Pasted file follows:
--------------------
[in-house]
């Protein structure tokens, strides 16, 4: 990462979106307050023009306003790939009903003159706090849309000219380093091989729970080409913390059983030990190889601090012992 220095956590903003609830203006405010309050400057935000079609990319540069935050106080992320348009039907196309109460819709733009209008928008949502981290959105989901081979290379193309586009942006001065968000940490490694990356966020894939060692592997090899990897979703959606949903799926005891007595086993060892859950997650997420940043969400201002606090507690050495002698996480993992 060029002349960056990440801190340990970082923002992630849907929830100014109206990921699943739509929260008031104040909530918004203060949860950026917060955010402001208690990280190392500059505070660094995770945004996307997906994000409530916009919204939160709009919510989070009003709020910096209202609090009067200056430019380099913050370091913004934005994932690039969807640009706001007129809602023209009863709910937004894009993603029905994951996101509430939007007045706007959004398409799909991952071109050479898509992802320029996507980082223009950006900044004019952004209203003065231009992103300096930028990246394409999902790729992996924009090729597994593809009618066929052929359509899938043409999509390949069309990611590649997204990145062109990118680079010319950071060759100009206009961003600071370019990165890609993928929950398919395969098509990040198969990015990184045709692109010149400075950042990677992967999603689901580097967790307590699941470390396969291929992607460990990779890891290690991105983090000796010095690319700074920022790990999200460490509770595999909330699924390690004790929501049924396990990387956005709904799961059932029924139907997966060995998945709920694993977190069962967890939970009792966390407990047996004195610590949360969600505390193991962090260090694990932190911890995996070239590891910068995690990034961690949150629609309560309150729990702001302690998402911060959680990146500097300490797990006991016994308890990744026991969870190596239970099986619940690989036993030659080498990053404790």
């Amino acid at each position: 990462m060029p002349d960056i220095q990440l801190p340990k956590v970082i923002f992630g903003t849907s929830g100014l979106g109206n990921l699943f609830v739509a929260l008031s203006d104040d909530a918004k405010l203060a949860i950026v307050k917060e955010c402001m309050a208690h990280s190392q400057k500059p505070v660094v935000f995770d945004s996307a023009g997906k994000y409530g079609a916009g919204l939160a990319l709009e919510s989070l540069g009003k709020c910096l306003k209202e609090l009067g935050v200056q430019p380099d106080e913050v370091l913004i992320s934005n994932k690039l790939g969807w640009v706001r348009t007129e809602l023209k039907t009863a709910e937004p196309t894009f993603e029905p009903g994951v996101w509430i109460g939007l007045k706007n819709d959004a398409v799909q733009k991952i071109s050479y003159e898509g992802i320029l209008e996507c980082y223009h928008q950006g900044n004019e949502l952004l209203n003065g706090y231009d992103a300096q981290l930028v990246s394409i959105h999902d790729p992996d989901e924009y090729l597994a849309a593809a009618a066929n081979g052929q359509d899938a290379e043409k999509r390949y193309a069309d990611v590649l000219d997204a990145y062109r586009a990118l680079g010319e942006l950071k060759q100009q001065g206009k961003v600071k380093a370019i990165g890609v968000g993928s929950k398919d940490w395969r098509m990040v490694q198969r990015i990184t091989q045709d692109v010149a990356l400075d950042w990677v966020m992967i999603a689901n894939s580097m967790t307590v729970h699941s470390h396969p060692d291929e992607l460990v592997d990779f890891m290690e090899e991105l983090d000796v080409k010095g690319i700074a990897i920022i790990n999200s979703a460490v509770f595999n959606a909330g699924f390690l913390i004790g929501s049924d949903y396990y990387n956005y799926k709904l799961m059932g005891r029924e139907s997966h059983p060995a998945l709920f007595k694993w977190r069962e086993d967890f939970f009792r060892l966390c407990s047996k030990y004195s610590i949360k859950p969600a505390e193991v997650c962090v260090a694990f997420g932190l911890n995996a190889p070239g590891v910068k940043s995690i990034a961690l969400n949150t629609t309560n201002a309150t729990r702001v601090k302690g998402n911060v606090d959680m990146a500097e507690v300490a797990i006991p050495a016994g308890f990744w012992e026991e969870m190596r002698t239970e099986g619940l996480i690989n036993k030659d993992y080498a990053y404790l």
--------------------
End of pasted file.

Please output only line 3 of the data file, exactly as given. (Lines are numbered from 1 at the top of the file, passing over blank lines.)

């Amino acid at each position: 990462m060029p002349d960056i220095q990440l801190p340990k956590v970082i923002f992630g903003t849907s929830g100014l979106g109206n990921l699943f609830v739509a929260l008031s203006d104040d909530a918004k405010l203060a949860i950026v307050k917060e955010c402001m309050a208690h990280s190392q400057k500059p505070v660094v935000f995770d945004s996307a023009g997906k994000y409530g079609a916009g919204l939160a990319l709009e919510s989070l540069g009003k709020c910096l306003k209202e609090l009067g935050v200056q430019p380099d106080e913050v370091l913004i992320s934005n994932k690039l790939g969807w640009v706001r348009t007129e809602l023209k039907t009863a709910e937004p196309t894009f993603e029905p009903g994951v996101w509430i109460g939007l007045k706007n819709d959004a398409v799909q733009k991952i071109s050479y003159e898509g992802i320029l209008e996507c980082y223009h928008q950006g900044n004019e949502l952004l209203n003065g706090y231009d992103a300096q981290l930028v990246s394409i959105h999902d790729p992996d989901e924009y090729l597994a849309a593809a009618a066929n081979g052929q359509d899938a290379e043409k999509r390949y193309a069309d990611v590649l000219d997204a990145y062109r586009a990118l680079g010319e942006l950071k060759q100009q001065g206009k961003v600071k380093a370019i990165g890609v968000g993928s929950k398919d940490w395969r098509m990040v490694q198969r990015i990184t091989q045709d692109v010149a990356l400075d950042w990677v966020m992967i999603a689901n894939s580097m967790t307590v729970h699941s470390h396969p060692d291929e992607l460990v592997d990779f890891m290690e090899e991105l983090d000796v080409k010095g690319i700074a990897i920022i790990n999200s979703a460490v509770f595999n959606a909330g699924f390690l913390i004790g929501s049924d949903y396990y990387n956005y799926k709904l799961m059932g005891r029924e139907s997966h059983p060995a998945l709920f007595k694993w977190r069962e086993d967890f939970f009792r060892l966390c407990s047996k030990y004195s610590i949360k859950p969600a505390e193991v997650c962090v260090a694990f997420g932190l911890n995996a190889p070239g590891v910068k940043s995690i990034a961690l969400n949150t629609t309560n201002a309150t729990r702001v601090k302690g998402n911060v606090d959680m990146a500097e507690v300490a797990i006991p050495a016994g308890f990744w012992e026991e969870m190596r002698t239970e099986g619940l996480i690989n036993k030659d993992y080498a990053y404790l």